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Department of Anthropology

 

Equity, Diversity and Inclusion

OUR COMMITMENT  

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With the help of alumni, donors and friends of Anthropology, we provide scholarships to reward meritorious students and assist those who face financial burdens in funding their education. 

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Undergraduate Programs


Anthropology Major

Anthropology is the comparative, evolutionary and historical study of human, and nonhuman primates. 

 EXPLORE MAJORS AND EMPHASES 

Anthropology Minor

Because we study all aspects of humans, anthropology is holistic and inter-disciplinary and anthropologists work hand-in-hand with other sciences such as biology, physiology, sociology and psychology—just to name a few.

 

Integrative Human Biology Minor (IHB)

Engage in research in human form and function, human evolution and biological variation, human behavior, and the roles humans play in local and global ecosystems. Students will acquire the broad but rigorous background they will need as professionals in the 21st-century health sciences and many other fields that engage directly with aspects of human adaptation and welfare.

EXPLORE ANTHROPOLOGY MINORS 

 

Have a question about anthropology? Ready to declare?

BOOK AN ADVISING APPOINTMENT 

 

Upcoming Events

 

Fall 2022 Colloquium Speaker Series

Alex Niclou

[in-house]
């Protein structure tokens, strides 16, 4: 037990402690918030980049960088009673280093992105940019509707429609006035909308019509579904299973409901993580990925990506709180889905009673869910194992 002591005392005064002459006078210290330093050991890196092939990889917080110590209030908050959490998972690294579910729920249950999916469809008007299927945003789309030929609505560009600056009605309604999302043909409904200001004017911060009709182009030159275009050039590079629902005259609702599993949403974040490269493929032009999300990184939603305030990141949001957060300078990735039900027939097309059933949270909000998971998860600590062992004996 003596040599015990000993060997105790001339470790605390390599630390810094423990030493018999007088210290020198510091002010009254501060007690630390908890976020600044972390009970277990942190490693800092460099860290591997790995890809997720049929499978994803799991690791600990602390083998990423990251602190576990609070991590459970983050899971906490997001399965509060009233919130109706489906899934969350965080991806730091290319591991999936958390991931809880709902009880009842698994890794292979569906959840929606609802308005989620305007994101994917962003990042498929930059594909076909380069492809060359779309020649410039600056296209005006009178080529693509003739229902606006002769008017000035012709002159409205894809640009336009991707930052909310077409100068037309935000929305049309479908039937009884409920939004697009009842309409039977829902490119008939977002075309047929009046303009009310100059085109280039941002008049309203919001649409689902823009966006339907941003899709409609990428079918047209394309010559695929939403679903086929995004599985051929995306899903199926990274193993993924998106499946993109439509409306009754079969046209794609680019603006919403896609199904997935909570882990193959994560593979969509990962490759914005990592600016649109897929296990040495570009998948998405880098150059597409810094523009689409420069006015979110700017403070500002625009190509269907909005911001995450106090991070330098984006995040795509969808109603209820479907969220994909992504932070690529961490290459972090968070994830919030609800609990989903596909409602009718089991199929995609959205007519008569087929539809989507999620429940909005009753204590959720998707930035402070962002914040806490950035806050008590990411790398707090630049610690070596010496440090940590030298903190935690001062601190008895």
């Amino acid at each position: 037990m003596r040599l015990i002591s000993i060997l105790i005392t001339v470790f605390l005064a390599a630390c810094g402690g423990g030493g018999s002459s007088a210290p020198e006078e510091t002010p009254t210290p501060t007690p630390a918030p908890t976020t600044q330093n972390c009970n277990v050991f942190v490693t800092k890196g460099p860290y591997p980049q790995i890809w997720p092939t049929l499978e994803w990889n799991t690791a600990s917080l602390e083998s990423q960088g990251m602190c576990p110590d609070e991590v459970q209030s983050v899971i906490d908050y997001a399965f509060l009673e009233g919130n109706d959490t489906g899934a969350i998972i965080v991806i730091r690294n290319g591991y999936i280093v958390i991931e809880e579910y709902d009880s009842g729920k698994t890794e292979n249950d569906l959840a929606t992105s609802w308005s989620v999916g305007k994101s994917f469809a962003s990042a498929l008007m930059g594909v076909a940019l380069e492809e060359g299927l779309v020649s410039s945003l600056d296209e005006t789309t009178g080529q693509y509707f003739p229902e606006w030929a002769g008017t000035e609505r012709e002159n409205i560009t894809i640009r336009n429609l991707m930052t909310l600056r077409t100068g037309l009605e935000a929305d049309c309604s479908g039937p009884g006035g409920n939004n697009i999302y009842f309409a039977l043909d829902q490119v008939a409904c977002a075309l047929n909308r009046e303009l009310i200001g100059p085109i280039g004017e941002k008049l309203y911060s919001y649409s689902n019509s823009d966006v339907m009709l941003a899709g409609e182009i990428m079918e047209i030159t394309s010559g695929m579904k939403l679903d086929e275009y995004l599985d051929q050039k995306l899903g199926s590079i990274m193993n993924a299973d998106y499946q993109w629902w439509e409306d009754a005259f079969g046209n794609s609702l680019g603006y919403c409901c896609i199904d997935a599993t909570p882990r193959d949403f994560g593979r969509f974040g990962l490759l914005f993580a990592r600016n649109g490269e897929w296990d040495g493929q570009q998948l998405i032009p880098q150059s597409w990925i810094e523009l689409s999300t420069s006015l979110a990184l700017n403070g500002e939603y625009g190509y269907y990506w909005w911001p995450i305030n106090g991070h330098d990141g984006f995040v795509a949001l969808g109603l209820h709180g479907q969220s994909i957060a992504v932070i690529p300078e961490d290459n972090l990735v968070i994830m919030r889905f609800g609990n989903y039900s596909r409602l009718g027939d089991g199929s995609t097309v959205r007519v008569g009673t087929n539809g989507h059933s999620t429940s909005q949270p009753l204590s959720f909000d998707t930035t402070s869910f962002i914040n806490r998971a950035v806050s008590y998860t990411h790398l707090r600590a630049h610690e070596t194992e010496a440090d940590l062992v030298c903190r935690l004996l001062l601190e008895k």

September Colloquium 

Alexandra Niclou PhD

Postdoctoral Fellow, Department of Anthropology, University of Notre Dame

"How Anthropological Approaches Benefit Obesity Research: The Brown Fat Example"

Thursday, Sept 22nd @ 2:15PM

 

RSVP HERE for Zoom information

Click to read Abstarct

"How Anthropological Approaches Benefit Obesity Research: The Brown Fat Example"

 

Abstract: 

Brown adipose tissue (BAT), or brown fat, generates heat at mild cold exposure in mammals including humans. Its primary metabolic effects, increased energy expenditure, glucose disposal, and fatty acid metabolism point toward the potential use of brown fat in anti-obesity therapy and type II diabetes prevention. However, the current gold standard method for brown fat detection is relatively invasive and restricted to clinical settings. A BAT-inferring field-based approach commonly used by human biologists allows for greater exploration of the metabolic properties among different populations outside of the lab context. In this talk, I use the example of my work with a Samoan research team investigating the metabolic effects of brown fat activity in residents of Apia and its surrounding villages. I compare our results with that of other human biologists working in extreme environments and relying on field-based technologies. Anthropological fieldwork and perspectives highlight the differences in metabolic effects of brown fat and ensure that in our implementation of public health treatments we account for the breadth of human biological variation ultimately benefitting a larger number of people.

 

 

Last Updated: 9/23/22